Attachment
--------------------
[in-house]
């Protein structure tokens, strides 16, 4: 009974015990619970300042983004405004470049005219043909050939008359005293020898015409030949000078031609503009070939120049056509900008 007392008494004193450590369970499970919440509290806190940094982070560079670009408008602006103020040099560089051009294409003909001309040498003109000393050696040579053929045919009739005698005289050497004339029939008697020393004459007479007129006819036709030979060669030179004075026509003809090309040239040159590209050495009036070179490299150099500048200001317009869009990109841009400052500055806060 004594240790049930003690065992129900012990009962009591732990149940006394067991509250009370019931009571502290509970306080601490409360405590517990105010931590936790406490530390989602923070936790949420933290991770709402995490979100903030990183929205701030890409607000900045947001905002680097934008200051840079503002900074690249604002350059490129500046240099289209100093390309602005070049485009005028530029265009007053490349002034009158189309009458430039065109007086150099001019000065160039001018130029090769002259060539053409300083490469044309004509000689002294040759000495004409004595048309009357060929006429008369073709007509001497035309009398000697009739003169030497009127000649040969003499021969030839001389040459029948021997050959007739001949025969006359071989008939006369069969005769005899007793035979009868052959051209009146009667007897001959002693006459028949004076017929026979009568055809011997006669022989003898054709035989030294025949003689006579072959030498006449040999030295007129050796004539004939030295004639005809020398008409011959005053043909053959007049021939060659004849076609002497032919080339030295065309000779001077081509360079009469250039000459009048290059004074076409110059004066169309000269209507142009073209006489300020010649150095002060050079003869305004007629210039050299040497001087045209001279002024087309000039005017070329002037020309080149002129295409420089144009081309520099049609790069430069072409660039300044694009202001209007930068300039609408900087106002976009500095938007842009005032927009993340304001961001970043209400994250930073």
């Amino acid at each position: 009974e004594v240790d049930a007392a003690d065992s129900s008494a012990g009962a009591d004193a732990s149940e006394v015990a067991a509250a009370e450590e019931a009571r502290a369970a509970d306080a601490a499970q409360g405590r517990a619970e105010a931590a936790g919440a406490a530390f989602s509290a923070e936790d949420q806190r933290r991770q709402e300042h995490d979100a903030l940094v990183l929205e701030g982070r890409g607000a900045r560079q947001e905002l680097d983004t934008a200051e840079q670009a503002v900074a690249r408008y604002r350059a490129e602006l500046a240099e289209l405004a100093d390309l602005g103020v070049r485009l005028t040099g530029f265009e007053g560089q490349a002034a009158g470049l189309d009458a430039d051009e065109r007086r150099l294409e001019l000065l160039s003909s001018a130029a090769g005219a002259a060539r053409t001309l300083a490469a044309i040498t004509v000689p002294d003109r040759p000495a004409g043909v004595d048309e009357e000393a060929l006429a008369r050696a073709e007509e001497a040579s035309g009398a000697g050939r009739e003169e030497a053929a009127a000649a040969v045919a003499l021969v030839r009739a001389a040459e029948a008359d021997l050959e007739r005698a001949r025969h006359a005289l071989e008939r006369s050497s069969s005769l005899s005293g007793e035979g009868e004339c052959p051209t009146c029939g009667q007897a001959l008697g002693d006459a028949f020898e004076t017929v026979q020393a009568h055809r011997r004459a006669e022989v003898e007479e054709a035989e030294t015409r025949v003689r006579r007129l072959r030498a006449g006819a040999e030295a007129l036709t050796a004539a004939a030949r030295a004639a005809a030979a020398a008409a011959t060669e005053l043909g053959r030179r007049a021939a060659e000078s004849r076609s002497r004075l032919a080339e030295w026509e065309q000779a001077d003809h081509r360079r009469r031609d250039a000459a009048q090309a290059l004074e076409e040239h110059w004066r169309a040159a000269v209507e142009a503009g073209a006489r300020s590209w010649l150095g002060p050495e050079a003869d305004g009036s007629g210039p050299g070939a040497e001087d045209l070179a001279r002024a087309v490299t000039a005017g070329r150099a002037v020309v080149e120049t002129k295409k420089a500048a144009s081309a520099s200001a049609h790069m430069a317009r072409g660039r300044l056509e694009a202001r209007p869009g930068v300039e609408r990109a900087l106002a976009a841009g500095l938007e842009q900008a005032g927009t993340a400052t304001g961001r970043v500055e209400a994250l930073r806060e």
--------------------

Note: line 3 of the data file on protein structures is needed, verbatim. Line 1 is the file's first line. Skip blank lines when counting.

């Amino acid at each position: 009974e004594v240790d049930a007392a003690d065992s129900s008494a012990g009962a009591d004193a732990s149940e006394v015990a067991a509250a009370e450590e019931a009571r502290a369970a509970d306080a601490a499970q409360g405590r517990a619970e105010a931590a936790g919440a406490a530390f989602s509290a923070e936790d949420q806190r933290r991770q709402e300042h995490d979100a903030l940094v990183l929205e701030g982070r890409g607000a900045r560079q947001e905002l680097d983004t934008a200051e840079q670009a503002v900074a690249r408008y604002r350059a490129e602006l500046a240099e289209l405004a100093d390309l602005g103020v070049r485009l005028t040099g530029f265009e007053g560089q490349a002034a009158g470049l189309d009458a430039d051009e065109r007086r150099l294409e001019l000065l160039s003909s001018a130029a090769g005219a002259a060539r053409t001309l300083a490469a044309i040498t004509v000689p002294d003109r040759p000495a004409g043909v004595d048309e009357e000393a060929l006429a008369r050696a073709e007509e001497a040579s035309g009398a000697g050939r009739e003169e030497a053929a009127a000649a040969v045919a003499l021969v030839r009739a001389a040459e029948a008359d021997l050959e007739r005698a001949r025969h006359a005289l071989e008939r006369s050497s069969s005769l005899s005293g007793e035979g009868e004339c052959p051209t009146c029939g009667q007897a001959l008697g002693d006459a028949f020898e004076t017929v026979q020393a009568h055809r011997r004459a006669e022989v003898e007479e054709a035989e030294t015409r025949v003689r006579r007129l072959r030498a006449g006819a040999e030295a007129l036709t050796a004539a004939a030949r030295a004639a005809a030979a020398a008409a011959t060669e005053l043909g053959r030179r007049a021939a060659e000078s004849r076609s002497r004075l032919a080339e030295w026509e065309q000779a001077d003809h081509r360079r009469r031609d250039a000459a009048q090309a290059l004074e076409e040239h110059w004066r169309a040159a000269v209507e142009a503009g073209a006489r300020s590209w010649l150095g002060p050495e050079a003869d305004g009036s007629g210039p050299g070939a040497e001087d045209l070179a001279r002024a087309v490299t000039a005017g070329r150099a002037v020309v080149e120049t002129k295409k420089a500048a144009s081309a520099s200001a049609h790069m430069a317009r072409g660039r300044l056509e694009a202001r209007p869009g930068v300039e609408r990109a900087l106002a976009a841009g500095l938007e842009q900008a005032g927009t993340a400052t304001g961001r970043v500055e209400a994250l930073r806060e």